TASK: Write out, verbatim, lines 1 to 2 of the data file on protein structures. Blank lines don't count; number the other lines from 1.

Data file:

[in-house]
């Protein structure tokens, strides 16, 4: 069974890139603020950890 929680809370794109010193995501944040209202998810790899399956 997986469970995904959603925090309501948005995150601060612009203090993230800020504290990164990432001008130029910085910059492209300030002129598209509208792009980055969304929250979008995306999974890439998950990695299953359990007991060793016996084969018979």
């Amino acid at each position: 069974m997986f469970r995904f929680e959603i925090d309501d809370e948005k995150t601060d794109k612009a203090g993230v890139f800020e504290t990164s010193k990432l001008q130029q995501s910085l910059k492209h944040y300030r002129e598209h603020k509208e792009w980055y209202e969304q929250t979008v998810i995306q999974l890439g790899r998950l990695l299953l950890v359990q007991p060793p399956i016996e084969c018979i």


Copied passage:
[in-house]
């Protein structure tokens, strides 16, 4: 069974890139603020950890 929680809370794109010193995501944040209202998810790899399956 997986469970995904959603925090309501948005995150601060612009203090993230800020504290990164990432001008130029910085910059492209300030002129598209509208792009980055969304929250979008995306999974890439998950990695299953359990007991060793016996084969018979």